George James Symons

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George James Symons
George James Symons
Born6 August 1838
Died10 March 1900 (1900-03-11) (aged 61)
NationalityUnited Kingdom
AwardsAlbert Medal (1897)
Scientific career

George James Symons FRS (6 August 1838 – 10 March 1900) was a British meteorologist who founded and managed the British Rainfall Organisation, an unusually dense and widely distributed network of rainfall data collection sites throughout the British Isles.


He was the only child of Joseph Symons by his wife, Georgina Moon. He was born at Queen's Row, Pimlico, on 6 August 1838. His education, begun at St. Peter's collegiate school, Eaton Square, was completed under private tuition at Thornton rectory, Leicestershire. He subsequently passed with distinction through the course at the school of mines, Jermyn Street.[1]

From boyhood, he made observations on the weather with instruments of his own construction, and at the age of seventeen became a member of the Royal Meteorological Society. From 1863, he sat on the council, acted as secretary 1873-9 and 1882-99, and was elected president in 1880 and again in 1900. In 1857, he undertook, and continued to discharge until his death, the duties of meteorological reporter to the registrar-general, and was appointed by Robert FitzRoy in 1860 to a post in the meteorological department of the board of trade, which he held for three years. He resigned it owing to the growing exigencies of his rainfall observations. The first of a series of thirty-nine annual volumes containing statistics on the subject was published by him in 1860 ; it included records from 168 stations in England and Wales. In 1898, the number of stations had grown to 3,404, of which 436 were in Scotland and 186 in Ireland, and they were manned by an army of over three thousand volunteer observers. This unique organisation was kept by Symons under close personal supervision, and the upshot was the accumulation of a mass of data of standard value, unmatched in any other country. The sanitary importance of water-supply was a determining motive for its collection.[1]

Symons began, in 1863, the issue of a monthly rain-circular, which developed in 1866 into the Monthly Meteorological Magazine,[2] still in course of publication. He was a prominent member of various committees appointed by the British Association, and as secretary to the conference on lightning rods in 1878 shared largely in the four years' task of compiling its report. Elected in 1878 a fellow of the Royal Society, he acted as chairman of the committee on the eruption of Krakatoa in 1883, and edited the voluminous report published in 1888. He sat on the council of the Social Science Association in 1878, and on the jury of the Health Exhibition in 1884; was registrar to the Sanitary Institute from 1880 to 1895, and drew up a report on the 1884 Colchester earthquake for the Mansion House committee. In 1876, he received the Telford premium of the Institution of Civil Engineers for a paper on Floods and Water Economy, and in 1897 the Albert medal of the Society of Arts for the 'services rendered to the United Kingdom' by his rainfall observations.[1]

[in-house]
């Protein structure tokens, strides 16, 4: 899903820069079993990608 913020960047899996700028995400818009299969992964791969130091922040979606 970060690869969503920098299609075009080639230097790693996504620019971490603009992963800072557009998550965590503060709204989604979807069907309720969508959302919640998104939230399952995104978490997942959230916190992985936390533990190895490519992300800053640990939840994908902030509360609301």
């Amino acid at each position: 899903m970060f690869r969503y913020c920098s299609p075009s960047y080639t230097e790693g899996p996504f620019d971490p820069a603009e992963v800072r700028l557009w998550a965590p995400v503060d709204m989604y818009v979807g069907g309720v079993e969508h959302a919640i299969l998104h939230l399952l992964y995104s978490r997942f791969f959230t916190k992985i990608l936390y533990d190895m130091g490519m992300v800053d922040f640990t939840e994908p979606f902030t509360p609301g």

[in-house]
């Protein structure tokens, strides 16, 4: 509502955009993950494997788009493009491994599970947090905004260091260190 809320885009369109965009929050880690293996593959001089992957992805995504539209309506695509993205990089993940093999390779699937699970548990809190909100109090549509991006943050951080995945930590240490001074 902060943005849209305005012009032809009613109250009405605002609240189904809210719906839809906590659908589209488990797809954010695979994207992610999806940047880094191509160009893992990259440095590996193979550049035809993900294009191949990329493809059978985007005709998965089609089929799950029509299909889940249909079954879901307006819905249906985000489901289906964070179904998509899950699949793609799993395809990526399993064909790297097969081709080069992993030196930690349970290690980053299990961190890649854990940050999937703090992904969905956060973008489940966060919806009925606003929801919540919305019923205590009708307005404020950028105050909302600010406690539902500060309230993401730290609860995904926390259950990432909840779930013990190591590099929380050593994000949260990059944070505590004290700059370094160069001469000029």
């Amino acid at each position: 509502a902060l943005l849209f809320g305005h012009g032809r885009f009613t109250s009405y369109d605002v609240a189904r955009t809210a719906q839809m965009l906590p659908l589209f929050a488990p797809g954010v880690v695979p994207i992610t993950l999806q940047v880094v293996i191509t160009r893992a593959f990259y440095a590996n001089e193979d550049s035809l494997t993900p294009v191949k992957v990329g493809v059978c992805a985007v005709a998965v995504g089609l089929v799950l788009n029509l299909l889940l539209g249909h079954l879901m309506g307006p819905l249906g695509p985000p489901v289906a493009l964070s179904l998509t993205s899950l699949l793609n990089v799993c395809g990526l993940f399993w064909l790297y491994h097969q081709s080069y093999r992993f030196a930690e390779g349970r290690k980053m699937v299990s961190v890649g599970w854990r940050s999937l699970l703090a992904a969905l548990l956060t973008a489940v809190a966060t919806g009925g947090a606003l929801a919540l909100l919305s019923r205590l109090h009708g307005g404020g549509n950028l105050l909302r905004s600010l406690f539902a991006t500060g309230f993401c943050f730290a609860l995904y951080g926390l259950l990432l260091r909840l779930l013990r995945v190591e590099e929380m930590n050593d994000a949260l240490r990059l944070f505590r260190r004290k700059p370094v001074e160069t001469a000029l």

He was a member of the Scottish and Australasian Meteorological Societies, of the Royal Botanic Society, and of many foreign learned associations. Twice elected to the council of the Societe Météorologique de France, he frequently attended its meetings at Paris, and was made, in 1891, a chevalier of the legion of honour.[1]

Struck with paralysis on 14 February, he died on 10 March 1900, and was buried in Kensal Green cemetery.[1]


He married in 1866 Elizabeth Luke, who shared his labours until her death in 1884. Their only child died in infancy.[1]


His work on rainfall is being continued by Mr. H. Sowerby Wallis, his coadjutor during thirty years. A paper on The Wiltshire Whirlwind of October 1, 1889, prepared by him a few days before his last illness, was read to the Royal Meteorological Society on 16 May 1900. A gold medal in his memory was founded by the same body, to be awarded for services to meteorological science. The record of weather kept by Symons at his house in Camden Square was maintained unbroken for forty-two years. Throughout his life he made many friends and incurred no enmity.[1]


His library contained ten thousand volumes and pamphlets. Besides essays and reports, he wrote:

  • Rain: how, when, where, why it is measured, London, 1867.
  • Pocket Altitude Tables, London, 1876, &c., three editions.
  • The Floating Island in Derwentwater, London, 1889.
  • Merle's MS. Consideraciones Temperiei pro 7 Annis 1337-1344, reproduced under his supervision, London, 1891 [see Merle, William],
  • Theophrastus on Winds and Weather Signs, edited from John George Wood's translation, London, 1894. Mr. Benjamin Daydon Jackson's 'Vegetable Technology,' London, 1882, was based upon a catalogue of works on applied botany published by Symons in the Colonies and India for 13 September 1879. A report drawn up by him in 1861 on the anemometry of Bermuda appeared in the eighth number of the meteorological papers issued by the board of trade.[1]



 This article incorporates text from a publication now in the public domainClerke, Agnes Mary (1901). "Symons, George James". Dictionary of National Biography (1st supplement). London: Smith, Elder & Co.